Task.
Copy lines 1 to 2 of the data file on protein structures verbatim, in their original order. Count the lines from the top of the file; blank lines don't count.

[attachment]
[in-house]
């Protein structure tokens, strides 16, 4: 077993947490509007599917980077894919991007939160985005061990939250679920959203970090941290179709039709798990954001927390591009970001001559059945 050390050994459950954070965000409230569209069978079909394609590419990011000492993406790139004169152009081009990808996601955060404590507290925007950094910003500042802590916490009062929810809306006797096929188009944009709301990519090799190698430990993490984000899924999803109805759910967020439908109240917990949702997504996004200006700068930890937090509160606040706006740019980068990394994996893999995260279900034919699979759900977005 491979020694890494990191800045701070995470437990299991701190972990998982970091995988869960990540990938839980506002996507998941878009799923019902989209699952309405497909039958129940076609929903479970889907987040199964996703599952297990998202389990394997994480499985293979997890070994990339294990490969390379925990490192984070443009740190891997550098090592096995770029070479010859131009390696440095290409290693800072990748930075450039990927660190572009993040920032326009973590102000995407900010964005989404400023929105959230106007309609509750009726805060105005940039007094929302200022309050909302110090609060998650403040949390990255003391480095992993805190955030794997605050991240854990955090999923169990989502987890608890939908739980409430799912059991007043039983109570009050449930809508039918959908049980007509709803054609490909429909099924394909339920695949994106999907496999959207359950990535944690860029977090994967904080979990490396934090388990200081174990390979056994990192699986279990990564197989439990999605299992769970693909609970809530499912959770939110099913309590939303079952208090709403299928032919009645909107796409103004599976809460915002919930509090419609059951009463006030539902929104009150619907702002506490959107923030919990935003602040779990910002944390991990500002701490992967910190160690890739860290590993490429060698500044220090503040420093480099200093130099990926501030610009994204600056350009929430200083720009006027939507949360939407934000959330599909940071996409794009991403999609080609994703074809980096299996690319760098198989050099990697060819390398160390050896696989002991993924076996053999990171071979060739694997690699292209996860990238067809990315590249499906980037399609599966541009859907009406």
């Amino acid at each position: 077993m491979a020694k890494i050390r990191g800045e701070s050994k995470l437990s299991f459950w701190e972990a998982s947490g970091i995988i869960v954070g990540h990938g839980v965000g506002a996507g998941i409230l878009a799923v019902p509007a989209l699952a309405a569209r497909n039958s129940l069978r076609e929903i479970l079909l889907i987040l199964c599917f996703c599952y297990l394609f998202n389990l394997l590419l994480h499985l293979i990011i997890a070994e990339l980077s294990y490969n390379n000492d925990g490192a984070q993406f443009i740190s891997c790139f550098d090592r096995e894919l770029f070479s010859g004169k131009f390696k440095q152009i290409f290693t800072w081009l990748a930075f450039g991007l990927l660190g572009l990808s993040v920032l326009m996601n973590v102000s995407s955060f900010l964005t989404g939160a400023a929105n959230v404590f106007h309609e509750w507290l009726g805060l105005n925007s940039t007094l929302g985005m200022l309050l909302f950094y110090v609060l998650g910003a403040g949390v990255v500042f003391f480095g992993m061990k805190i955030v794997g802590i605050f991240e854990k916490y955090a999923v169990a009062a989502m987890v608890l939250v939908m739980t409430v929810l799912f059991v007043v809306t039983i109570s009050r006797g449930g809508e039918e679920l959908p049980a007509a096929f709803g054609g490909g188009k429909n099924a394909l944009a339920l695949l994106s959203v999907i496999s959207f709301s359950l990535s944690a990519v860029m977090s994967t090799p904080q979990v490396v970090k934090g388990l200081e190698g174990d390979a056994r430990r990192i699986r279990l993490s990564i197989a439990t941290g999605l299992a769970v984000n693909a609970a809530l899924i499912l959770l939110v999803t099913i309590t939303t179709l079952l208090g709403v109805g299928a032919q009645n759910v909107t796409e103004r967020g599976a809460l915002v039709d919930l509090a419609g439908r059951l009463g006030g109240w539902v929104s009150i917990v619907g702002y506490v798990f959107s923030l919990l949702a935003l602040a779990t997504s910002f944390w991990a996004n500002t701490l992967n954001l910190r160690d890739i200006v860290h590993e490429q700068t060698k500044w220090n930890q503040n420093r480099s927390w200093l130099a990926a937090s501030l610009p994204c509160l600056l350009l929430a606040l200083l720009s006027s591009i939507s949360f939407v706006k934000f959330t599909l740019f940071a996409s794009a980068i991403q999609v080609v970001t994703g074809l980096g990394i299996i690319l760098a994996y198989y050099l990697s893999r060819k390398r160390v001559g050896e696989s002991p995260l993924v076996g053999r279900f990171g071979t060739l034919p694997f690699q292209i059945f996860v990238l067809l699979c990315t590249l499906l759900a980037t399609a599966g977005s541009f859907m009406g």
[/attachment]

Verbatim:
[in-house]
């Protein structure tokens, strides 16, 4: 077993947490509007599917980077894919991007939160985005061990939250679920959203970090941290179709039709798990954001927390591009970001001559059945 050390050994459950954070965000409230569209069978079909394609590419990011000492993406790139004169152009081009990808996601955060404590507290925007950094910003500042802590916490009062929810809306006797096929188009944009709301990519090799190698430990993490984000899924999803109805759910967020439908109240917990949702997504996004200006700068930890937090509160606040706006740019980068990394994996893999995260279900034919699979759900977005 491979020694890494990191800045701070995470437990299991701190972990998982970091995988869960990540990938839980506002996507998941878009799923019902989209699952309405497909039958129940076609929903479970889907987040199964996703599952297990998202389990394997994480499985293979997890070994990339294990490969390379925990490192984070443009740190891997550098090592096995770029070479010859131009390696440095290409290693800072990748930075450039990927660190572009993040920032326009973590102000995407900010964005989404400023929105959230106007309609509750009726805060105005940039007094929302200022309050909302110090609060998650403040949390990255003391480095992993805190955030794997605050991240854990955090999923169990989502987890608890939908739980409430799912059991007043039983109570009050449930809508039918959908049980007509709803054609490909429909099924394909339920695949994106999907496999959207359950990535944690860029977090994967904080979990490396934090388990200081174990390979056994990192699986279990990564197989439990999605299992769970693909609970809530499912959770939110099913309590939303079952208090709403299928032919009645909107796409103004599976809460915002919930509090419609059951009463006030539902929104009150619907702002506490959107923030919990935003602040779990910002944390991990500002701490992967910190160690890739860290590993490429060698500044220090503040420093480099200093130099990926501030610009994204600056350009929430200083720009006027939507949360939407934000959330599909940071996409794009991403999609080609994703074809980096299996690319760098198989050099990697060819390398160390050896696989002991993924076996053999990171071979060739694997690699292209996860990238067809990315590249499906980037399609599966541009859907009406």